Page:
input was the only way we had for entering an email address. Anything better than that is gravy.
Progressive enhancement embraces the idea of experience as a continuum rather than some singular ideal. It recognizes that every person is different and we all have special requirements for Web access. Some may depend on our browser, the device we’re on, and the network we are using. Others may be the result of a limitation we have dealt with since birth, are dealing with temporarily as the result of an injury or incident, or are simply a factor of our current situation. We all experience the world differently and progressive enhancement not only respects that, it embraces that variability.
As a programmer, you receive a near constant barrage of commentary on your choices… often unsolicited. You’re using PHP? That’s so 1996! You’re still using TextMate?! You still use jQuery? How quaint! I’m not exactly sure where this all began, but it’s unhealthy and causes a lot of programmers to get immediately defensive when anyone challenges their language of choice or their process. And this hostile/defensive environment makes it very difficult to have a constructive conversation about best practices.
Douglas Crockford (in)famously declared the Web “the most hostile software engineering environment imaginable” and he wasn’t wrong. A lot of things have to go right for our code to reach our users precisely the way we intend. Here are just a few of these requirements:
- Our code must be bug-free;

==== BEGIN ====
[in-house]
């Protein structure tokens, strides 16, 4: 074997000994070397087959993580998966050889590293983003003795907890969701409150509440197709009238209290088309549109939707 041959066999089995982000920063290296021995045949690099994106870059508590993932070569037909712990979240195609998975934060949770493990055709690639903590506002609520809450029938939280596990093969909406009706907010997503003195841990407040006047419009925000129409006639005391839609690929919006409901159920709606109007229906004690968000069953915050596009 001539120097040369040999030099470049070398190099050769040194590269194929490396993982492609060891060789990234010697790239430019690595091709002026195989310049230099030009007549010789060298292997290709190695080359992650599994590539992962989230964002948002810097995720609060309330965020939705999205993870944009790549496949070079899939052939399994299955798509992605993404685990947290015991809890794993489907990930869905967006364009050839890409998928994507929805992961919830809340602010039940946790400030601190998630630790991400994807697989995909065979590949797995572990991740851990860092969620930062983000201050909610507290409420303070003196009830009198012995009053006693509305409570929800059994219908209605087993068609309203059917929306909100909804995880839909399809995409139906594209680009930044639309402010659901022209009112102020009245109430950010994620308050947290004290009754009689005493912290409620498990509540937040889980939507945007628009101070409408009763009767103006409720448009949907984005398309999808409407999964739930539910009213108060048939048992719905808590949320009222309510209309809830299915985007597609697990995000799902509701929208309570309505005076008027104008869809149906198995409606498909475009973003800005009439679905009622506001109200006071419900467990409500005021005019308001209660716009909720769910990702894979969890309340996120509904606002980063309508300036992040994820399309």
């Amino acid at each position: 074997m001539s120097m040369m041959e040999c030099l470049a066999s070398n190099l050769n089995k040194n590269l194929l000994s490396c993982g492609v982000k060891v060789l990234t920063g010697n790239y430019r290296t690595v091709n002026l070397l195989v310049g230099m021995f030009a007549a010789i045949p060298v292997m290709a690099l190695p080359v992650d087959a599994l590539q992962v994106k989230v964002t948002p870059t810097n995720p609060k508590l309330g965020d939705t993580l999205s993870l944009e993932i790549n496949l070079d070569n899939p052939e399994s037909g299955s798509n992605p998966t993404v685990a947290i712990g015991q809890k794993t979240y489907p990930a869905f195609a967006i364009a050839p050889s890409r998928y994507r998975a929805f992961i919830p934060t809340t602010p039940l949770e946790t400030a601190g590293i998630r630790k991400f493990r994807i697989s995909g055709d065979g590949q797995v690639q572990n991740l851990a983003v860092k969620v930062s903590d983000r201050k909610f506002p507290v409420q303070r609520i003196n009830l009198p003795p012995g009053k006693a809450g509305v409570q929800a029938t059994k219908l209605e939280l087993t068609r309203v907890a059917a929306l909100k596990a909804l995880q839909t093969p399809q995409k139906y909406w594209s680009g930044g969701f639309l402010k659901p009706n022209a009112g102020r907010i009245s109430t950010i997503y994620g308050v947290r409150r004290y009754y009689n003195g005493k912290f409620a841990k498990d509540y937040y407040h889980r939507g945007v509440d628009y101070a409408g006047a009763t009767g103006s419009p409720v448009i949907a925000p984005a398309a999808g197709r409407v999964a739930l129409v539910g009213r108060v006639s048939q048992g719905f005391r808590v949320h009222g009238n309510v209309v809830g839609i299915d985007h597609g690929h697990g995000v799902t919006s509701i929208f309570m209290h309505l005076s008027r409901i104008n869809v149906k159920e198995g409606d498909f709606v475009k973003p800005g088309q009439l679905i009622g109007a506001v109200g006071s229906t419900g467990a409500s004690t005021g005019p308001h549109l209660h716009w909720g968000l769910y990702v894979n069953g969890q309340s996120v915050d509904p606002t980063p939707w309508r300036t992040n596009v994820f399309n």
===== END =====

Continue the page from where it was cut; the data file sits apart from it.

- Included 3rd party code must be bug free and must not interfere with our code;
- Intermediaries—ISPs, routers, etc.—must not inject code or if they do, it must be bug free and not interfere with our code;
- Browser plugins must not interfere with our code;
- The browser must support every language feature and API we want to use; and
- The device must have enough RAM and a fast enough processor to run our code.
And, of course, none of this addresses network availability. In many instances, a user’s network connection has the greatest impact on their experience of our products. If the connection is slow (or the page’s resources are exceptionally large) the page load experience can be excruciatingly painful. If the connection goes down and dependencies aren’t met, the experience can feel disjointed or may be flat out broken. Using Service Worker and client-side storage (
I fully believe we can heal this rift, but it’s probably gonna take some time. I fully intend to do my part and I hope you will as well.
Full disclosure: We both work at Microsoft, but on different teams. ↩︎
It’s worth noting that one company, NursingJobs, actually did this. ↩︎
- Thanks for sharing. I appreciate the historical perspective and agree that the rift needs to be healed.
- on culture side, I thought graceful degradation was supposed to be “do less down level but DON’T block access”
- This does a great job of articulating the value of progressive enhancement and emphasizing that it's not at odds with client side JS.
- "Progressive enhancement embraces the idea of experience as a continuum rather than some singular ideal."
- I definitely disagree with your description of graceful degradation. It is degradation without grace.
- Nice post! Thank you.
- I always think of it as a phone number to call if you can't use our Web site @AaronGustafson
- Fascinating exploration of progressive enhancement and the ways it can make web design better.
- Progressive Misconceptions aaron-gustafson.com/notebook/progr… my colleague @AaronGustafson trying to explain the problems with Progressive Enhancement